Twenty-four hours after surgery and it’s time now for me to clean and dress for the first time, in my home and on my own, the wound bequeathed to the back of my left ear. I stand before the bathroom mirror affixed to the medicine cabinet above the faux porcelain sink and stare. My bespectacled face, still unshaved, beginning to appear more and more my age, stares back a long, raddled moment and tells me in its telepathic way that hell lies just ahead and offers me a goofy grin of we’re-in-this-together-buddy comradery and encouragement.
The dressing wrapped around my ear, the one the doctors crafted upon conclusion of their scalpel and cauterization job to remove the cancer, remains pristine white, precisely placed, neatly sculptured, aesthetic, a work of medical art for me to preen before friends and acquaintances and perfect strangers that I am back from the wars-not unscathed, but still alive and proud. And then I begin to envision my own upcoming task at bandage work as the Bizarro version of theirs.
The Allegiance Bedside Bag, twin tab, flame retardant, sits to one side, containing antibiotic ointment, gauze, Telfa pad, tape and instructions. A bottle of hydrogen peroxide, a glass container of cotton balls, scissors, hand sanitizer, and a Ninety-Nine Cent Only Store hand mirror await on an aluminum tray atop the toilette seat. I’ve cleared away soap, soap dish, hand lotion, Listerine bottle, air freshener from the sink, wiped down everything with Lysol. Ninety-nine point nine percent guaranteed free of the most common germs that cause illness. Good enough.
I open the Allegiance Bedside Bag and remove the instructions. They are clear and vague concurrently. “Clean the surgical area with hydrogen peroxide. Always clean gently. Using a clean cotton-tipped applicator, apply a small amount of antibiotic ointment. Cover the area with Telfa dressing. Repeat procedure two times a day.” I read them again, plus the cautions about possible bleeding, and a number to call in case things turn ugly. I mentally scratch my head and look back at my partner in the mirror for enlightenment. We both blink at one another. He seems to be entreating, please don’t hurt me.
I reach up to my left ear, my reflection’s right, and begin to remove the dressing. We flinch together simultaneously, like Olympic synchronized swimmers performing perfect skulls, but miraculously the bandage comes off easily and with no pain, and we both sigh relief with a sheepish grin. Cupped in the Telfa pad I eyeball a mixture of ointment with specks of dried and fresh blood, pooching my lips and nodding. I set it aside and pick up my Ninety-Nine Cent Only hand mirror. Time to see the backside of the moon, so to speak, where all the action lies.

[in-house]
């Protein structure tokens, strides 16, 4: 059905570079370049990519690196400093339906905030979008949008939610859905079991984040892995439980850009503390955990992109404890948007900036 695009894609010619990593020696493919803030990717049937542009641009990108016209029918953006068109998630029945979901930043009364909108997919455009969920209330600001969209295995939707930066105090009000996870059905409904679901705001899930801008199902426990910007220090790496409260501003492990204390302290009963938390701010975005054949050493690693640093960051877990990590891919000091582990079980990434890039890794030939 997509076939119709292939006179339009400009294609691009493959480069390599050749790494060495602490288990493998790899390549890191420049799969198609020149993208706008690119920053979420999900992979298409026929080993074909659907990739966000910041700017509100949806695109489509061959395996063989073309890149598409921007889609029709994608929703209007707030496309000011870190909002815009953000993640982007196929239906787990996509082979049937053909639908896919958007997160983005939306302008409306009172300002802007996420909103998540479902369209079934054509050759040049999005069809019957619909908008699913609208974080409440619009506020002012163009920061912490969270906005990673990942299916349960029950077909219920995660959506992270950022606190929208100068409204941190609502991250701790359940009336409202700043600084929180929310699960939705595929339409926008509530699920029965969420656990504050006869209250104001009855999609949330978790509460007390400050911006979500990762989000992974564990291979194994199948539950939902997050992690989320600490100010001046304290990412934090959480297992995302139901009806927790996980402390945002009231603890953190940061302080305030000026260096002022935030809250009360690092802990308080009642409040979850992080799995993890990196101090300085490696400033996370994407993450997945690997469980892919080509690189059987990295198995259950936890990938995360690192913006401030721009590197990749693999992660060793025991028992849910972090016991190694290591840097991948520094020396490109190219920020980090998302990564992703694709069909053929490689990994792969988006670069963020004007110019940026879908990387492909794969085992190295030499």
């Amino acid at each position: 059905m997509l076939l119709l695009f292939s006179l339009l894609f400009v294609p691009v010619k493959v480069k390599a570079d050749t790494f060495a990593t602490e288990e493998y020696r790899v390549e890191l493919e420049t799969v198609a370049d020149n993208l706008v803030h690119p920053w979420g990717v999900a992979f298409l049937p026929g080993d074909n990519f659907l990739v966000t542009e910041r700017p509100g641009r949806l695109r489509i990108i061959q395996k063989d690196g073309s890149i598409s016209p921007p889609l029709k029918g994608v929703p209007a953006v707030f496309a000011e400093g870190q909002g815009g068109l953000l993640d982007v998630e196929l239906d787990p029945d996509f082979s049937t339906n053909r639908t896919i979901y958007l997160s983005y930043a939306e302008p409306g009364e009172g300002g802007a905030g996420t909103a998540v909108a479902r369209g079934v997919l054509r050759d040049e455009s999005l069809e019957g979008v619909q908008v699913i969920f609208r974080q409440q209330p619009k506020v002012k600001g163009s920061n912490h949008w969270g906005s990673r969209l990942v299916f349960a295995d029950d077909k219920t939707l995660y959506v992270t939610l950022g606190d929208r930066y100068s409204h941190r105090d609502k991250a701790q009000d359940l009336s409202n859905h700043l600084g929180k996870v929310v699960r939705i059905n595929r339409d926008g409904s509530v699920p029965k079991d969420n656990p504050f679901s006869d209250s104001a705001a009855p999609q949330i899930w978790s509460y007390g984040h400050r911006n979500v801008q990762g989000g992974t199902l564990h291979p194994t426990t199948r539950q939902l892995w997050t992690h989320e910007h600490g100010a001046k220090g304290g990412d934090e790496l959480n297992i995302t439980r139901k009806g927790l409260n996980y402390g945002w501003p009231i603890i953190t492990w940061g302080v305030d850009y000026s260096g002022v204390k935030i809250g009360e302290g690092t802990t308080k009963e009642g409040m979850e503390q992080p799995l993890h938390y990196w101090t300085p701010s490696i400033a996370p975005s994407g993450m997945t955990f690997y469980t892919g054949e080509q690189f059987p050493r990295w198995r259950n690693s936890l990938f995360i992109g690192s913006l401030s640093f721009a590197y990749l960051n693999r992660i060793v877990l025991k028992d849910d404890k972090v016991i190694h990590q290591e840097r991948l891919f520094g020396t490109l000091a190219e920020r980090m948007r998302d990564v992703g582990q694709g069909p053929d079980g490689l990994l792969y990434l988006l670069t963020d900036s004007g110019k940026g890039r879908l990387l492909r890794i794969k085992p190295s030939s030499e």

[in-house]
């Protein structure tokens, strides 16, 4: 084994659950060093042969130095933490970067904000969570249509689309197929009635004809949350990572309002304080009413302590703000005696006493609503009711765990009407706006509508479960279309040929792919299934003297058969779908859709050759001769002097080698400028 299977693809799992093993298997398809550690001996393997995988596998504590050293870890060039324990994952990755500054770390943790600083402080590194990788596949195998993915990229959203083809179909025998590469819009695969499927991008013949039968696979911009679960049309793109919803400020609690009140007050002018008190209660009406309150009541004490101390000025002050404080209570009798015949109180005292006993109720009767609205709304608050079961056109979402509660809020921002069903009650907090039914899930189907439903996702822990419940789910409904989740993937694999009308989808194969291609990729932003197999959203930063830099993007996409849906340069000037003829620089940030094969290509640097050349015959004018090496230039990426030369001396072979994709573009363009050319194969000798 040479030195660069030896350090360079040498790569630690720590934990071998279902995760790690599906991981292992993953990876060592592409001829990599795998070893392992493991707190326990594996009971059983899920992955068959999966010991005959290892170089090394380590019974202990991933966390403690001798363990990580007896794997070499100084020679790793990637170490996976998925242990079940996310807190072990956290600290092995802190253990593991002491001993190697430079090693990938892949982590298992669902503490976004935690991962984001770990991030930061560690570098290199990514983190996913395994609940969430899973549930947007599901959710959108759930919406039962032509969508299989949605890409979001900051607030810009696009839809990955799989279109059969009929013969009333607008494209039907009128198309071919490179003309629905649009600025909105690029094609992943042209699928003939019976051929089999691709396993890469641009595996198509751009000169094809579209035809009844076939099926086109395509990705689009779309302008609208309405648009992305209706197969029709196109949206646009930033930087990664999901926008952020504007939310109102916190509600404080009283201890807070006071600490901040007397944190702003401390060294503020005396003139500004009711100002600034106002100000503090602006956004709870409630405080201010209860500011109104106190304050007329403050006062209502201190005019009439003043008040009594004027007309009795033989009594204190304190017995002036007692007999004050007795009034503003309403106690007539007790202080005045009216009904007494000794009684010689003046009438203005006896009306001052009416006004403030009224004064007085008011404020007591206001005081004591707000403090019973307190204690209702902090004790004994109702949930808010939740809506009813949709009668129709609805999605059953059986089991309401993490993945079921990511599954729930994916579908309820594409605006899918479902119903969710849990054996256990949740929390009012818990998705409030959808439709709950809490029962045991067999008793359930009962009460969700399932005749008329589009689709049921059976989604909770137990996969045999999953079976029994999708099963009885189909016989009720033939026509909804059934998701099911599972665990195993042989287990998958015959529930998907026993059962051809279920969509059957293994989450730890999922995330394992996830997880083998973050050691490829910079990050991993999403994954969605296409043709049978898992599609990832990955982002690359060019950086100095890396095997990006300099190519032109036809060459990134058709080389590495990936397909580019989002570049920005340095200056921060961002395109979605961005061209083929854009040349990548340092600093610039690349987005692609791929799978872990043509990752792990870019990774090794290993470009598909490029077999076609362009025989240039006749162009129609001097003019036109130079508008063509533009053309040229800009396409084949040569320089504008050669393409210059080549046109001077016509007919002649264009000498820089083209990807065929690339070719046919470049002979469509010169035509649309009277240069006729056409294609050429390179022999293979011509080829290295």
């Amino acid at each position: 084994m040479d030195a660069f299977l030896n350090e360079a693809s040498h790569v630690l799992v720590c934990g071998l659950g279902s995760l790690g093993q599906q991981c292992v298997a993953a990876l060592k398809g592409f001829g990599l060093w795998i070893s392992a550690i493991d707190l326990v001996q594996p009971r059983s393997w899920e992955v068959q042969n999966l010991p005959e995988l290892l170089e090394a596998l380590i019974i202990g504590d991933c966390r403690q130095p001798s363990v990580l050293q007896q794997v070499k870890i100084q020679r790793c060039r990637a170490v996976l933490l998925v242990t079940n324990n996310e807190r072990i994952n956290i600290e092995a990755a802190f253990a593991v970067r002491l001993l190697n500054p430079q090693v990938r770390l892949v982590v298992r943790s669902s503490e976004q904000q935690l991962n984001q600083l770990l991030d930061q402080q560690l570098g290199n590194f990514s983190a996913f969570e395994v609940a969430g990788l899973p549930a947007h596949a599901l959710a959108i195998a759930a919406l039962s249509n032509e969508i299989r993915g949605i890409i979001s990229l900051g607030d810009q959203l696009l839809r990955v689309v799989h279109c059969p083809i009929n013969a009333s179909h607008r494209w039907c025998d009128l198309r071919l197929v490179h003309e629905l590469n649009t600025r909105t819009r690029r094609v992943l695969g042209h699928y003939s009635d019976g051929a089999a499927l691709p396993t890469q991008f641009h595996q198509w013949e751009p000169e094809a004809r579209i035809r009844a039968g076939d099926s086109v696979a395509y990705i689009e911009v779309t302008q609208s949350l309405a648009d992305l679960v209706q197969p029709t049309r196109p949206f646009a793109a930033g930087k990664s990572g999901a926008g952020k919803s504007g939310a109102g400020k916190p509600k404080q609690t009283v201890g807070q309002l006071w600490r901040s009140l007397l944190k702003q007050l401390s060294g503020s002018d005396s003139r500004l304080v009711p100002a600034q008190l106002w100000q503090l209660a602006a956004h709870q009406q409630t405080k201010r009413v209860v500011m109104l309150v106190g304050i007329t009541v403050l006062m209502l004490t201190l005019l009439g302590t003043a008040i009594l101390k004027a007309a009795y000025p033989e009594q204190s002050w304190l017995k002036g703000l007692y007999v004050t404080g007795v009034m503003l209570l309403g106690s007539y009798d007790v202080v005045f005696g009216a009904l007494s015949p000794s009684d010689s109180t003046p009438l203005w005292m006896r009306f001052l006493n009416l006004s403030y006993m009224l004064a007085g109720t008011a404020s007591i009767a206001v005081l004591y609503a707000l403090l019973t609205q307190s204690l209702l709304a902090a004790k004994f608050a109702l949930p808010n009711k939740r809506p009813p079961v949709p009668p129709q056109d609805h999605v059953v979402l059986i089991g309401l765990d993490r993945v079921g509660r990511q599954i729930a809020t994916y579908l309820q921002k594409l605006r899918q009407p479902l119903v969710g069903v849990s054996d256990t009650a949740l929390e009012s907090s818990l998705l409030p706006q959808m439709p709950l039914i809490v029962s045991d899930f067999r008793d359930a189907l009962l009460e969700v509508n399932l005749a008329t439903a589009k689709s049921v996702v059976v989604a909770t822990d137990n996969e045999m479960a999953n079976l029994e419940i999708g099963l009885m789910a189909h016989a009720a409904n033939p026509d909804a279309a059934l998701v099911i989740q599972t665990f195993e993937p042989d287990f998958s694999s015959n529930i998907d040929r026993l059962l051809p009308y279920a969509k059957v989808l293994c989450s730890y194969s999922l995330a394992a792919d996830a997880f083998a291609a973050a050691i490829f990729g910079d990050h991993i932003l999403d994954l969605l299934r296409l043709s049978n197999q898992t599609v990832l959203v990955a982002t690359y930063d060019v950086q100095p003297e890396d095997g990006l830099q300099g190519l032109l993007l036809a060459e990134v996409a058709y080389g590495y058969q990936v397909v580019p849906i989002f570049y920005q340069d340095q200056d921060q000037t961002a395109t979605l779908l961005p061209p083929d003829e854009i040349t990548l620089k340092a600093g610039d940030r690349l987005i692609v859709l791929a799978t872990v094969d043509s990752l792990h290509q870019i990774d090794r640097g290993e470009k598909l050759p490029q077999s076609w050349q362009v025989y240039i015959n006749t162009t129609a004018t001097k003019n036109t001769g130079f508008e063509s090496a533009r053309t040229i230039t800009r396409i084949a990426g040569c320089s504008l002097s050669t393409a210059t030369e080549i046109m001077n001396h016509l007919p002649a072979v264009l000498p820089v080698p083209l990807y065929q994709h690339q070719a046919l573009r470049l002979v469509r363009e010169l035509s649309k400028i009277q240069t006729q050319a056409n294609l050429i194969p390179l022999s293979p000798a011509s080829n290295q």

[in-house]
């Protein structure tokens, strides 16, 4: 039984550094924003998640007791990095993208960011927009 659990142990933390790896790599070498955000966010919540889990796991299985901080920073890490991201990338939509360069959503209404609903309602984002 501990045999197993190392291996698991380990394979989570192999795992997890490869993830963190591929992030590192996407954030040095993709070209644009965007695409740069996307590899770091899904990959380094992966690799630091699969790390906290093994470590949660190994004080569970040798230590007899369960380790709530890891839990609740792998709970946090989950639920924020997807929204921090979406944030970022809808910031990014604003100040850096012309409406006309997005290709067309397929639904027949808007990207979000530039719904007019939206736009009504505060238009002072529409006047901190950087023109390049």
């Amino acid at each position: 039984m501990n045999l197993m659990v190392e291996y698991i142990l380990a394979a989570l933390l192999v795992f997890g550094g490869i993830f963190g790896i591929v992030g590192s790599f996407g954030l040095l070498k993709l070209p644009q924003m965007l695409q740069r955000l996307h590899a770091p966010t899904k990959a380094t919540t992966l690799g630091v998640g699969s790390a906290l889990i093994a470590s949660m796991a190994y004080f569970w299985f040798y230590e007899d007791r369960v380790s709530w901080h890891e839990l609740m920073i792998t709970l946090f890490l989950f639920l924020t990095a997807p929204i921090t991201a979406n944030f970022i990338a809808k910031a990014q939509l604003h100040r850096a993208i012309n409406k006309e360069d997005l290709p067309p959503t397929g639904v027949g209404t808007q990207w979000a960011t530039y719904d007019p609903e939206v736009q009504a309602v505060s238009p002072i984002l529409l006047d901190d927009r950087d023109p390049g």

As I raise the hand mirror to my ear, my bifocals report that if I’m to use the uppers, I need to pull back a foot from the medicine cabinet mirror to be in focus, or if the lowers, then press forward several inches. I back away first, but then things are too far away to see details, and so I draw closer, but then I have to tilt my head up to see through the lower reading lenses. Awkward crick in the neck. I consider. I wander out of the bathroom to find my eight-inch high, plastic foot stool for reaching top shelves in the kitchen, bring it back and set it before the sink and climb aboard. Perfect. My comrade-in-arms reflects back his smile of approval. We raise the hand mirror aloft once again. I lean in.
Suddenly the two of us find ourselves at odds about which way the hand mirror should be held and who in fact should manipulate it. I want it aimed directly behind my ear with a clear shot at the wound. He insists that it be held at an angle that only shows the right side of his nose, a corresponding eye, and the front of my affected ear. We struggle for the control of the mirror. It’s an impasse. We eye one another warily. Then we attempt again. Wild gyrations for dominance ensue. I finally manage the upper hand, though just barely, for my counterpart is willful and has a mind of his own. The mirror works its way back and forth, yawing this way, rolling that way, pitching up and down violently, until gradually, with much swearing and dire imprecations, it finds its way to our mutual target. We both abruptly relax, in awe.
A raw, gaping wound on the back of our ear-my left, his right. Magnificent in a raw, gaping fashion that inspires reverence in us both. We let out our breath between pursed lips and nod to one another with admiring approval. The surgeons have done their job well.
And then . . . and then it slowly dawns on us that we are supposed to clean and redress this extraordinary lesion . . . twice daily. Together. How is this possible? It took us ten minutes just to come to terms over the hand mirror!
And in the same instant we both think: Only if you keep your eyes closed and let me do the job!
Copyright © Steve Pulley 2013
Steve Pulley currently resides in Temple City, his old hometown, but for thirty years he lived in such diverse countries as Vietnam, Costa Rica, Bolivia, and Chile. He has published three anthologies of short stories and poems—Message in a Fortune Cooke, Alien Notion, and A Confluence of Grapes. He tends to write light, tongue-in-cheek humor, though he occasionally straightens up and pens something a little more serious. Read more of Steve’s works at SWPulley.wordpress.com.
Editor’s Note: Steve Pulley is a member of Esther Bradley-DeTally’s writing workshop in Pasadena.